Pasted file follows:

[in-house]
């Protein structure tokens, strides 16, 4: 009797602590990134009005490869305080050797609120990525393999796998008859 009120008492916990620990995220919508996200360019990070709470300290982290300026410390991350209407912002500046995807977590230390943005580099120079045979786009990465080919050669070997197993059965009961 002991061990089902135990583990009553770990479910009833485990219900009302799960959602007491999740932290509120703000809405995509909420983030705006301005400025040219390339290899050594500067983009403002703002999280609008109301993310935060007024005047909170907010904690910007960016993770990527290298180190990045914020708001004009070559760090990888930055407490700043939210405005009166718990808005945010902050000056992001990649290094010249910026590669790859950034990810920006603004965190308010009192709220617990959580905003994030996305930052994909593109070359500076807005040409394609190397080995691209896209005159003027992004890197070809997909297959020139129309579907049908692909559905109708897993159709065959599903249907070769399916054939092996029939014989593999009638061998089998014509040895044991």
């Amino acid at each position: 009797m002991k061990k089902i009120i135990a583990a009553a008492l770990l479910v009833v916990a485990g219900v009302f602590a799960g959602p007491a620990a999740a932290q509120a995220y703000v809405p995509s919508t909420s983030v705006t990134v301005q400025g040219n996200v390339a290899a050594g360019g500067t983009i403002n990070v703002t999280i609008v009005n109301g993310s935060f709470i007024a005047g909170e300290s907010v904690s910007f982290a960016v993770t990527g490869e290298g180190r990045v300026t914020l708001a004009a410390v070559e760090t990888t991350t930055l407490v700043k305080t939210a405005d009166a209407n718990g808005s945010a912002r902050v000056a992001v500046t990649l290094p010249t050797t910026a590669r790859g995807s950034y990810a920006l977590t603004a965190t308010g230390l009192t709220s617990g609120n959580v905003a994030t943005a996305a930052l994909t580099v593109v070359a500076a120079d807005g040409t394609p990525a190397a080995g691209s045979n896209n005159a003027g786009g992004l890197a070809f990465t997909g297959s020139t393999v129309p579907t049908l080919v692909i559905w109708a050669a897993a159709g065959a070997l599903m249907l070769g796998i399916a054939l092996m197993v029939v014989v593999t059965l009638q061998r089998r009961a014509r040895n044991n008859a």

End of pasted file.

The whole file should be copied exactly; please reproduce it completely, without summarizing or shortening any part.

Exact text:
[in-house]
């Protein structure tokens, strides 16, 4: 009797602590990134009005490869305080050797609120990525393999796998008859 009120008492916990620990995220919508996200360019990070709470300290982290300026410390991350209407912002500046995807977590230390943005580099120079045979786009990465080919050669070997197993059965009961 002991061990089902135990583990009553770990479910009833485990219900009302799960959602007491999740932290509120703000809405995509909420983030705006301005400025040219390339290899050594500067983009403002703002999280609008109301993310935060007024005047909170907010904690910007960016993770990527290298180190990045914020708001004009070559760090990888930055407490700043939210405005009166718990808005945010902050000056992001990649290094010249910026590669790859950034990810920006603004965190308010009192709220617990959580905003994030996305930052994909593109070359500076807005040409394609190397080995691209896209005159003027992004890197070809997909297959020139129309579907049908692909559905109708897993159709065959599903249907070769399916054939092996029939014989593999009638061998089998014509040895044991």
């Amino acid at each position: 009797m002991k061990k089902i009120i135990a583990a009553a008492l770990l479910v009833v916990a485990g219900v009302f602590a799960g959602p007491a620990a999740a932290q509120a995220y703000v809405p995509s919508t909420s983030v705006t990134v301005q400025g040219n996200v390339a290899a050594g360019g500067t983009i403002n990070v703002t999280i609008v009005n109301g993310s935060f709470i007024a005047g909170e300290s907010v904690s910007f982290a960016v993770t990527g490869e290298g180190r990045v300026t914020l708001a004009a410390v070559e760090t990888t991350t930055l407490v700043k305080t939210a405005d009166a209407n718990g808005s945010a912002r902050v000056a992001v500046t990649l290094p010249t050797t910026a590669r790859g995807s950034y990810a920006l977590t603004a965190t308010g230390l009192t709220s617990g609120n959580v905003a994030t943005a996305a930052l994909t580099v593109v070359a500076a120079d807005g040409t394609p990525a190397a080995g691209s045979n896209n005159a003027g786009g992004l890197a070809f990465t997909g297959s020139t393999v129309p579907t049908l080919v692909i559905w109708a050669a897993a159709g065959a070997l599903m249907l070769g796998i399916a054939l092996m197993v029939v014989v593999t059965l009638q061998r089998r009961a014509r040895n044991n008859a």